Hookers, Homeless Women, Hamburgers, Hot Dogs…and my HusbandBy Elizabeth Collins
August 12, 2010
Late night in New York City. So late it’s early. Pitch black with a fuzzy, artificial yellow glow around all the streetlights. Stores are shuttered.
The only places open are some bars, some late-night diners.
A few drunks tottle down the streets, call out into the darkness, try to hail cabs which screech to a halt on the corners.
D. is walking down the sidewalk, hands shoved deep in the pockets of his pale gray Patagonia fleece jacket, trying to find his way back to a friend’s new apartment. This new place is in a foreign part of the city (way up in the hundreds), and he just wants to get there so he can crash on the corner of a futon in a room that is way too small to even be called a bedroom.
After a night party-hopping at what he derisively describes as “the parties of the rich,” D., who works as a carpenter in New Jersey, only wants two things.
Food and sleep.
He’s simple that way.
A hooker starts following him down the sidewalk, waving slightly and chirping like some exotic bird. She wants his attention.There’s nothing scary about D., the man who would become my husband. When she tells him, “Ooh, baby, you are cute!” she isn’t lying.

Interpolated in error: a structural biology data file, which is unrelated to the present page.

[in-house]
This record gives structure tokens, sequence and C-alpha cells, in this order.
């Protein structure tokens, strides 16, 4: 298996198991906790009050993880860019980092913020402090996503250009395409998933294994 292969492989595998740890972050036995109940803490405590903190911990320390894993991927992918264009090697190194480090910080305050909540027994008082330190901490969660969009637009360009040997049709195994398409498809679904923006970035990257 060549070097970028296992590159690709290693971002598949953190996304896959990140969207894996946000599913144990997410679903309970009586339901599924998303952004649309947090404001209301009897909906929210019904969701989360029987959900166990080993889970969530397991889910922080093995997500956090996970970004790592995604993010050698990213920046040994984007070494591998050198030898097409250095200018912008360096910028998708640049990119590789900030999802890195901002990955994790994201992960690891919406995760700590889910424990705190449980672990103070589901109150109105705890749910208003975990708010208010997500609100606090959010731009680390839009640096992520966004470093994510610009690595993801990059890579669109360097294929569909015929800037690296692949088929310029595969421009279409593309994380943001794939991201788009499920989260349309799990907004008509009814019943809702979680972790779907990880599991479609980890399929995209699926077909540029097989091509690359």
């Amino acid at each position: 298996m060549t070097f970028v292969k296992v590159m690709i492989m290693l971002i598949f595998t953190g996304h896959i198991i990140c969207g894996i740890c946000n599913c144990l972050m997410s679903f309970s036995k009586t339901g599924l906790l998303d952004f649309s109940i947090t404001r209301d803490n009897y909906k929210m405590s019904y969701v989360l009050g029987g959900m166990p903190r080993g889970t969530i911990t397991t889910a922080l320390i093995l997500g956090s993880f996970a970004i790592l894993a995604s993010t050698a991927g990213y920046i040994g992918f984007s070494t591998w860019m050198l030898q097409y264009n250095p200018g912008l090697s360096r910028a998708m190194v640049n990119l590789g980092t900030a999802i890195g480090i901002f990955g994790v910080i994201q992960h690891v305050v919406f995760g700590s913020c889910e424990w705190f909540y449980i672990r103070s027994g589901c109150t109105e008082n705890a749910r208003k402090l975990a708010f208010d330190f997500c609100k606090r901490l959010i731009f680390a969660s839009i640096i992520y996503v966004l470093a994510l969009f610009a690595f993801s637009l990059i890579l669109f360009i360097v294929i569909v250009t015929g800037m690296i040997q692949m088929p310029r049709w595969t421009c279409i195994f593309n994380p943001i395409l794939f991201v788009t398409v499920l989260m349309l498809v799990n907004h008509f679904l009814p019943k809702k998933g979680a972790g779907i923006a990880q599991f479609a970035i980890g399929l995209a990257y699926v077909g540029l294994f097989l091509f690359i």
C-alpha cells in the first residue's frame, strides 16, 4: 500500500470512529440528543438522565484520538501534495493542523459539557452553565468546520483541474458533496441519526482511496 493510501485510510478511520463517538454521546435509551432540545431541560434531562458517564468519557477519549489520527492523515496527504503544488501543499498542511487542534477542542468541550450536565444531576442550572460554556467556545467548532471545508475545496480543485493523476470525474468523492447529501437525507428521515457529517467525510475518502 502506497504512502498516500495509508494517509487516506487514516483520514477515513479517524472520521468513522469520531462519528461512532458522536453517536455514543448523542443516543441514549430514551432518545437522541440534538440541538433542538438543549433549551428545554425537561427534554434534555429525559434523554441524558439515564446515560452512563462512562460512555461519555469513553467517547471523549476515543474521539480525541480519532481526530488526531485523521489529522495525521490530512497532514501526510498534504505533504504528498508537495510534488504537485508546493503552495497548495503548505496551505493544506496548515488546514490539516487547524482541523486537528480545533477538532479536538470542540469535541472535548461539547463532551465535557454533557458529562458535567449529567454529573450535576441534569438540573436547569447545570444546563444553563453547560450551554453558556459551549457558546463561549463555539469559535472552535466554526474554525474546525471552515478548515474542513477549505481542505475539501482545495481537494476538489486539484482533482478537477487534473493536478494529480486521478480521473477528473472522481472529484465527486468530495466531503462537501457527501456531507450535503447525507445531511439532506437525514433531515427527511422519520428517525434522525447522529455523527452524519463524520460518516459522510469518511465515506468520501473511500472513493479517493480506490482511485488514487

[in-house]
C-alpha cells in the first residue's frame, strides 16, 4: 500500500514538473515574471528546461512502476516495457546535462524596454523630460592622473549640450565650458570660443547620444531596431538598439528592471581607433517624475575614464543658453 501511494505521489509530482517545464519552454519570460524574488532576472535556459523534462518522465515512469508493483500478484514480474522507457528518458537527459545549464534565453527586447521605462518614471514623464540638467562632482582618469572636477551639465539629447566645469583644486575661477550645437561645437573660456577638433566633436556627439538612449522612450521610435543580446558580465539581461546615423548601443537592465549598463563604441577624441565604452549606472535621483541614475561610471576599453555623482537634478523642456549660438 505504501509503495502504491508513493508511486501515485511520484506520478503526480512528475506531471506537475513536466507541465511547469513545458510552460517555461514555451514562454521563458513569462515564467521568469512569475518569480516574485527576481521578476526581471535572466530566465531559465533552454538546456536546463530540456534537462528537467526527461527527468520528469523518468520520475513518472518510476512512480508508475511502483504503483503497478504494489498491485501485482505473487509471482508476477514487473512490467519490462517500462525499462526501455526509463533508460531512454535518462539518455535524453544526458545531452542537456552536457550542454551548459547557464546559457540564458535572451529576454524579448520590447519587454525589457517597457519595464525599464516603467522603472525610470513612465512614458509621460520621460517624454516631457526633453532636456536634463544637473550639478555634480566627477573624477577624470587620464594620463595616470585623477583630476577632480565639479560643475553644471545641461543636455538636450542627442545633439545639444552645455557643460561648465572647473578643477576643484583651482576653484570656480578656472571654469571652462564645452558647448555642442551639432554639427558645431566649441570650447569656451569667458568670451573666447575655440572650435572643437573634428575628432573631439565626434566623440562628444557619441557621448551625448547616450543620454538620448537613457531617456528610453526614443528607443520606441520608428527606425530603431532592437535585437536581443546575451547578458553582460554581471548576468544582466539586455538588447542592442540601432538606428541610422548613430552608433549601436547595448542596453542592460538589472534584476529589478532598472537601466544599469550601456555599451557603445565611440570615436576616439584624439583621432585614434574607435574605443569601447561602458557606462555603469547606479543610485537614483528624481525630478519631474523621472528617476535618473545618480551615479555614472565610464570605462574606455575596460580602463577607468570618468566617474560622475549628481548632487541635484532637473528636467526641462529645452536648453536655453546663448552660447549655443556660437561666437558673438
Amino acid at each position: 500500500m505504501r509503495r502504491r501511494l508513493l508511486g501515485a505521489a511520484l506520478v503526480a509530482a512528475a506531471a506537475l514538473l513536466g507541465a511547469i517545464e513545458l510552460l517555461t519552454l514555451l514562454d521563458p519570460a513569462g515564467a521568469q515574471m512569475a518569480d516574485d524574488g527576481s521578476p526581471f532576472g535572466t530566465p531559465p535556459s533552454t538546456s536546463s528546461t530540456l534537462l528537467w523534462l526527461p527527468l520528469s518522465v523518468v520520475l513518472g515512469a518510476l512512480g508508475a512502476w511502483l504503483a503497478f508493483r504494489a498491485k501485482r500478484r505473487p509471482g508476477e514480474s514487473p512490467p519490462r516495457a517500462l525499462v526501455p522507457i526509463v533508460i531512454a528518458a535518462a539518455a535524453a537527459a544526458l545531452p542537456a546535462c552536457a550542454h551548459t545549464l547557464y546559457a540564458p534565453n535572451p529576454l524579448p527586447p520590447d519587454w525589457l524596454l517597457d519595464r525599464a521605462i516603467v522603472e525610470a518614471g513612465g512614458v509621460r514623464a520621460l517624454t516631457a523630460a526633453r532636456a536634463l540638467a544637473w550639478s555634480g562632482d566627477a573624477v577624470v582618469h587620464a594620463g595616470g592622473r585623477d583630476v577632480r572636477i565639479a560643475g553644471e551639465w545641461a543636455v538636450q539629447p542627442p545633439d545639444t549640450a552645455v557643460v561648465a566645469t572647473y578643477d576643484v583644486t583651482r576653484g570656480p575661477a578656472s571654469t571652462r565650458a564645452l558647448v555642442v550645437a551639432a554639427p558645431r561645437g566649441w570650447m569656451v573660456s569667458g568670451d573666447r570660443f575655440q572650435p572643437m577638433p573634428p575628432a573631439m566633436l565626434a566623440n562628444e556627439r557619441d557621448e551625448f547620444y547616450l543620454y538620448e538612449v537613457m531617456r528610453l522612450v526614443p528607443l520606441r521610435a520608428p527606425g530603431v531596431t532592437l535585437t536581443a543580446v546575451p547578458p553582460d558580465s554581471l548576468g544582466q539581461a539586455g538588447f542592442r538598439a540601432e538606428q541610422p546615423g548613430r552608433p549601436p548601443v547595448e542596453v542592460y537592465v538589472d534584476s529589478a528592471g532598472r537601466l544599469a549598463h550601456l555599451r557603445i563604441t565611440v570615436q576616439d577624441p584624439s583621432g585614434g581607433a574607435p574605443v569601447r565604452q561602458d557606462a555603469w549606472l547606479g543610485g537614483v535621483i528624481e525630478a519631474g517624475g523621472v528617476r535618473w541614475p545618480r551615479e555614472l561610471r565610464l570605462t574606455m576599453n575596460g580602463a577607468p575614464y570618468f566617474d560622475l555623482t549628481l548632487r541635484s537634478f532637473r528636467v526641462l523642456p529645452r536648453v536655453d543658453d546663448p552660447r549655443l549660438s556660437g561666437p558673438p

Of all the men who might possibly pay her for her time, of all the guys walking the streets of Second Avenue at three a.m., D. seemed, I am sure, the choicest alternative. I mean, if the seller can choose the buyer, why not choose the one guy who obviously would never hurt you? The one with the shy, adorable, slightly crooked smile?
Most guys can look back on their youth and prove they were at least somewhat cute. But D. was Super Cute. There was just something about him—some fresh-scrubbed innocence, long eyelashes, perhaps, some aura that said he was responsible–that drew the ladies.
“Looking for a good time?” the prostitute pesters him, tottering on her cheap high heels, trying to keep pace.
D. just looks up and shyly smiles.
“I’ll give you a good time, honey. You and me, we could have a serious good time.”
“I’m not interested…in that,” he tells her. And then something—does she look upset, or is it something else, something more pitiful? He tells me later that she just looked run-down–makes him say, “But I would like to buy you some dinner. Or breakfast. Come on, you want to eat?”
The hooker brightens. She doesn’t say no. She must be the type of woman who doesn’t pass up a free meal, who might not remember to eat unless someone else is buying, or cooking.
They go to a diner. D. says later that his diner date was “sort of embarrassing” because she kept cursing loudly in the diner, using the most bald-faced and un-ladylike epithets, which–luckily–go largely unnoticed in the middle of the night in Manhattan (“So then I told that motherfucker, I told him, No fucking way you come in here and tell me you want my motherfucking bank statements…”).
But he did get her to eat a hamburger (he had to keep reminding her, “You have a hamburger. Are you going to finish your hamburger? How’s your hamburger?”), with the same relentless coaxing you’d give to a child who was too busy rambling on about some unintelligible misunderstanding on a playground to remember to chew and swallow.